Also, as discussed in our main theoretical article, there are other theories sharing these type acronyms, many of which are based on concepts defined by Carl Jung in the beginning of the 20th century. This scale is one of the most important differences between them and our model. Even though the Jungian concepts of sensation and intuition are likely to have some correlation with our Energy scale, these approaches are fundamentally different and may not be compared directly.

1 year ago
I do have a really good imagination but when it comes to expressing my ideas, I tend to go with something that has already been proved as reliable.
1 year ago
I feel the same way and btw my N/S results are between 40/60 and 60/40. I can't figure out which energy takes my dominant position. :|
1 year ago
Wow.... I never knew how accurate these results are. I have discussed with my friends and family and they all agree that I have the same personality type as Bear Grylls! I always knew I was an adventurer haha ;D
1 year ago
yes, I agree!!
1 year ago
Wow, I hadn't realized that I was an intuitive type until I read this!
2 years ago
This explains a lot to me, seeing I'm 99% intuitive, i tend to dislike very observant people for their simple, materialistic and often closed-minded mindset. These are the people making fun of me for being curious about something and shaking their heads when I do something "out of the ordinary".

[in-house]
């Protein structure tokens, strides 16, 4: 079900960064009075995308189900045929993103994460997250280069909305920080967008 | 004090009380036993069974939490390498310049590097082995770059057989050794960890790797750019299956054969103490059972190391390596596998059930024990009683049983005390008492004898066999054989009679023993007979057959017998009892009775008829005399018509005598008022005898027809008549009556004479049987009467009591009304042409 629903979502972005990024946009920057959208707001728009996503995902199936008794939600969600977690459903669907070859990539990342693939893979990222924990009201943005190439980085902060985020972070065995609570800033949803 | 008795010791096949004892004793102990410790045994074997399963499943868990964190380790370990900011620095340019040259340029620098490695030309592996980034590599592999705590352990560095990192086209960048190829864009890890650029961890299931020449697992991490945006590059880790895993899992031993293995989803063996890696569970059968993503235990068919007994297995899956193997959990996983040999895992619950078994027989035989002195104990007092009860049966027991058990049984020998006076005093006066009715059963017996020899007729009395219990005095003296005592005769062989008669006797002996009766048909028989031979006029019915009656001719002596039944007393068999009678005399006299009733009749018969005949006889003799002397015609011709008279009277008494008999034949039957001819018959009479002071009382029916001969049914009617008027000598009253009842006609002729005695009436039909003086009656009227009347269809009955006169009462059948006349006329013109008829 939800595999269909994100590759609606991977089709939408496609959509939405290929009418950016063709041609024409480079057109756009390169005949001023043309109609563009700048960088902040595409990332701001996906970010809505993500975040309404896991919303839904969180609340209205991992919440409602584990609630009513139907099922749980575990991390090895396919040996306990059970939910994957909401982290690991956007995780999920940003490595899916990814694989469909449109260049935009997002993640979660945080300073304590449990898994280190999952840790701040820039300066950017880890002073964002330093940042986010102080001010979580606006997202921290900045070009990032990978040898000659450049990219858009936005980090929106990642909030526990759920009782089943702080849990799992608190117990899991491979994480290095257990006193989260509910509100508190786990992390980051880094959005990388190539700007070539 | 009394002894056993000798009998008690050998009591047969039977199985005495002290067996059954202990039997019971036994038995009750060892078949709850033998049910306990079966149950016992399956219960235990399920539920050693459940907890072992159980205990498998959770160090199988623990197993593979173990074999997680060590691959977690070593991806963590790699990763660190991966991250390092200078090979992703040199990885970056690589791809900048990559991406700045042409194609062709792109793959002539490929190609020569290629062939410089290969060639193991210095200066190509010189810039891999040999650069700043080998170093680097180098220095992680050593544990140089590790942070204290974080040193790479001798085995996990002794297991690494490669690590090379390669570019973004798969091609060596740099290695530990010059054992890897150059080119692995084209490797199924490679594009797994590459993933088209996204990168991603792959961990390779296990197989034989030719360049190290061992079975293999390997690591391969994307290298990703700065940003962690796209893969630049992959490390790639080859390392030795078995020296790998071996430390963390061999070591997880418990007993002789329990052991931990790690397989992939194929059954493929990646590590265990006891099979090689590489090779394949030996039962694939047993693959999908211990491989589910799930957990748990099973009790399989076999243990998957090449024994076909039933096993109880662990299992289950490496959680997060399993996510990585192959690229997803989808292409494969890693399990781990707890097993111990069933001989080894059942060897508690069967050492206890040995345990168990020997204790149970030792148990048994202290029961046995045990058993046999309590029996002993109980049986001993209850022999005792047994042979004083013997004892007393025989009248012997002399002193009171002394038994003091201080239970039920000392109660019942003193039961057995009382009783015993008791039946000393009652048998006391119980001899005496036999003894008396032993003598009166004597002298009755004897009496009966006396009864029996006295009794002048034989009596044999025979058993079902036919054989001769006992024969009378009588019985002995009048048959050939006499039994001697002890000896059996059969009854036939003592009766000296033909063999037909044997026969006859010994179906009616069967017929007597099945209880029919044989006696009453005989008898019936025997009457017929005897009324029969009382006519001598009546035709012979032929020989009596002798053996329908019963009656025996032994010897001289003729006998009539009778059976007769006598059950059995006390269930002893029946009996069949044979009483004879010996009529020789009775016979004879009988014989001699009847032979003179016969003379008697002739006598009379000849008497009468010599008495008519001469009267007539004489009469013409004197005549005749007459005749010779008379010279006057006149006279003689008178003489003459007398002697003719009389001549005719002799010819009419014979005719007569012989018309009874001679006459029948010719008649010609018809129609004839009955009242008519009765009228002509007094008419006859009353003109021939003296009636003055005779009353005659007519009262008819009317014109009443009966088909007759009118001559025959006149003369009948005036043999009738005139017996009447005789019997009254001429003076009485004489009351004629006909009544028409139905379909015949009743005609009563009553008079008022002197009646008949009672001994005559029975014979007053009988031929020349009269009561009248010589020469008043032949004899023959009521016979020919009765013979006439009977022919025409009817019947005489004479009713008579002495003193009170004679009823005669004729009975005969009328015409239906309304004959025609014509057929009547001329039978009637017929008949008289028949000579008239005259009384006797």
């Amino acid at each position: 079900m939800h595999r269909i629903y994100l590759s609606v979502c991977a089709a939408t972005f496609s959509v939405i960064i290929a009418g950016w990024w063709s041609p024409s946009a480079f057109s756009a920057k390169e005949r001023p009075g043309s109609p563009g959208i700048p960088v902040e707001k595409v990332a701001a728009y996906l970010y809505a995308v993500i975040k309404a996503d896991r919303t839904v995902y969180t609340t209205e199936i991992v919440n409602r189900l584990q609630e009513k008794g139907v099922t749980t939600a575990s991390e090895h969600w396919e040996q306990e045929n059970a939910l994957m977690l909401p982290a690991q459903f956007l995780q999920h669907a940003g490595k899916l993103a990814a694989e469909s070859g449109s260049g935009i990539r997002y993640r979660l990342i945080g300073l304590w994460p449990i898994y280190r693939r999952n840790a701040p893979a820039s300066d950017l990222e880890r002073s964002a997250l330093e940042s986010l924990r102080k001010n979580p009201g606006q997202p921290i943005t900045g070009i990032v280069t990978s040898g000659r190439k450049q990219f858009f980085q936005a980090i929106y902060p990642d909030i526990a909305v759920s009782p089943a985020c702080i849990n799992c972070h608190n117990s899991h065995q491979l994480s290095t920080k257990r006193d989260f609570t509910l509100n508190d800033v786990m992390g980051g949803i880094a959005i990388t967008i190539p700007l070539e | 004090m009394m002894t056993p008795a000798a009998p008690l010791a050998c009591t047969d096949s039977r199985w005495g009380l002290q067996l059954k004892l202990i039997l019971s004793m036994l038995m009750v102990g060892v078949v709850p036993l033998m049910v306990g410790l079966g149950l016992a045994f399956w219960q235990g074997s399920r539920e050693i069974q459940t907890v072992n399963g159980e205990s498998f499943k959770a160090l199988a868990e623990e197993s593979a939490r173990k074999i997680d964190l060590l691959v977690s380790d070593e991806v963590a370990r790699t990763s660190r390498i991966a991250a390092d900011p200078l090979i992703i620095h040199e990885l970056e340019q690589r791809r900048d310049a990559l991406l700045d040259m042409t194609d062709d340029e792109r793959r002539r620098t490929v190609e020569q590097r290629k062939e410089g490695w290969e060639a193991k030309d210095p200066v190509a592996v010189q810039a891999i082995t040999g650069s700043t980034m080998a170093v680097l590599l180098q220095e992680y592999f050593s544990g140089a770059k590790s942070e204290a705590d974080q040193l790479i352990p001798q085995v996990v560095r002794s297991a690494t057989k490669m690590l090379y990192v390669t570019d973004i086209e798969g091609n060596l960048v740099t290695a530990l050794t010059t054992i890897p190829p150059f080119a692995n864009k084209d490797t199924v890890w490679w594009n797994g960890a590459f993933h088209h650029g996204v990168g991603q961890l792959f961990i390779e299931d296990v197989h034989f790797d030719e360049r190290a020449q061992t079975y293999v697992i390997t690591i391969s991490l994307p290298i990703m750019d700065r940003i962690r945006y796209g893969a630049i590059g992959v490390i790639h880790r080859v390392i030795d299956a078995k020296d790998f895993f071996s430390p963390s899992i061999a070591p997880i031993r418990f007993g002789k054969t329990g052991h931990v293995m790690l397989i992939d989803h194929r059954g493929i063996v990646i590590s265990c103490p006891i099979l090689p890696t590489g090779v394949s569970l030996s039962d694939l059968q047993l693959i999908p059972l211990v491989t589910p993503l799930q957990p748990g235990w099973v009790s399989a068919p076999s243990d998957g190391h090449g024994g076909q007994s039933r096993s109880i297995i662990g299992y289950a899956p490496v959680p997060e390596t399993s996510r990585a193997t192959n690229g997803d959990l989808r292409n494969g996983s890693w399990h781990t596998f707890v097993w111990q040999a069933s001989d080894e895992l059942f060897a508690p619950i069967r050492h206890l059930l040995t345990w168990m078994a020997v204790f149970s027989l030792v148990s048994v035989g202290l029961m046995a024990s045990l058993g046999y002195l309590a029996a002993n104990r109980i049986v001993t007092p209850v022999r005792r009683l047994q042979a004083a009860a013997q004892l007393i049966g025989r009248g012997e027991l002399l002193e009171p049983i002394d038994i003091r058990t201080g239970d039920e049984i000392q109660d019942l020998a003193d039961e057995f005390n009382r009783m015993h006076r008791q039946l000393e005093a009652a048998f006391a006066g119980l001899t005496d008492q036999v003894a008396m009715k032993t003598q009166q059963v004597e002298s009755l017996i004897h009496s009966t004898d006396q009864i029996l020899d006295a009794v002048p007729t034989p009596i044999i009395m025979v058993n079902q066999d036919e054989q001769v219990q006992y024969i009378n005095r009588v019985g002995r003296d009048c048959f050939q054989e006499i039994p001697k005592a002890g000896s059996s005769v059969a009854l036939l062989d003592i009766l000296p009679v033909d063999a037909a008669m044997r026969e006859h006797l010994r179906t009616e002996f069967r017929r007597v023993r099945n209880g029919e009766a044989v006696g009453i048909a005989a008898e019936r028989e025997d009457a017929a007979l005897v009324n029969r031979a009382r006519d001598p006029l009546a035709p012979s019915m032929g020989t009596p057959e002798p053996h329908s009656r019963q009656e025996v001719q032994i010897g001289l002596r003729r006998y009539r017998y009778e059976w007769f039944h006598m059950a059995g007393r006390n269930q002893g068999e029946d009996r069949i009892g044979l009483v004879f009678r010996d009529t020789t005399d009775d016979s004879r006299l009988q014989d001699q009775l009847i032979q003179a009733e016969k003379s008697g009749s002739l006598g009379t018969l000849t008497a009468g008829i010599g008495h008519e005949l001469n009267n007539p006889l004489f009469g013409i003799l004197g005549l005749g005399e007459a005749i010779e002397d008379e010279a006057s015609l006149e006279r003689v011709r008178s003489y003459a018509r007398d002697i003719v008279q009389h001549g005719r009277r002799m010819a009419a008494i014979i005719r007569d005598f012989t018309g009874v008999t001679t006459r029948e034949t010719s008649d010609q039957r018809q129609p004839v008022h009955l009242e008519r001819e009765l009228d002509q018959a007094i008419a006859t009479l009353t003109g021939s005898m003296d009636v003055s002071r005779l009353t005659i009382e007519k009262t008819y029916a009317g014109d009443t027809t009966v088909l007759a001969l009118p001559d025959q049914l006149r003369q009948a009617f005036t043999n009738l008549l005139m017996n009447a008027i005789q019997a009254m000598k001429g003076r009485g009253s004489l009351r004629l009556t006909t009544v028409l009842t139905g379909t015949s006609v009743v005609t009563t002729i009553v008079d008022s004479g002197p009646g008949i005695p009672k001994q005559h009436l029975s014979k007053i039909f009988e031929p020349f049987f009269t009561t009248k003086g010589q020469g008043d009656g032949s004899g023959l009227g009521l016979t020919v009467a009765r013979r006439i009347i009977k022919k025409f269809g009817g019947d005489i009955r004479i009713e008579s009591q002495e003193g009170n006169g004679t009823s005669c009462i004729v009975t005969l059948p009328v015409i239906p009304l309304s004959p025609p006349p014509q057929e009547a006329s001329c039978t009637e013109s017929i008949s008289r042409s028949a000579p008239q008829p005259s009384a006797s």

4 months ago
Not all of them are close-minded. They simply like to enjoy the present more than xNxx.
2 years ago
"It quickly became clear that the Intuitive types would be much more willing to give up the convenience, comfort and predictability of the modern age in return for excitement brought by exploration, distant civilizations, and undiscovered mysteries of the New World. " That is interesting. After all, this site classifies "S" types as "Explorers". I think that at that time, the concept of sailing abroad and discovering unseen worlds wasn't especially unrealistic, and impractical. It was the hottest trend in lifestyle. Then again, as an Observer, I don't think I'd be okay giving up modern life for it :\
2 years ago
Well, looking at it from an INFP standpoint, I think it's less to do with the exploration of the place itself and more to do with the discovery of the unknown. You can easily explore a place having heard of it, but you discover a place when you know nothing about it. :) Back then, around the time of Columbus, it was a common belief that once you sailed off the horizon, you fell straight off the face of the Earth. Anything not on their maps simply "didn't exist." So whilst sailing abroad wasn't too uncommon (The English needed to for trade), the simple idea that an entire continent seemed to exist without Europe and Asia's knowledge is simply incredible. The world felt much bigger back then, and I think that's the difference. Those with N love pondering the possibilities of what used to be and what will be, whereas those with S seem to accept the known reality and accept the now and can feel perfectly comfortable in the moment. (I'm not entirely sure about the S part, just my interpretation of what I'd read from above :) )
2 years ago
As an intuitive type, I think that although discovering unseen worlds may have been realistic and practical, it's all about exciting new ideas, possibilities and visions about what these worlds could bring.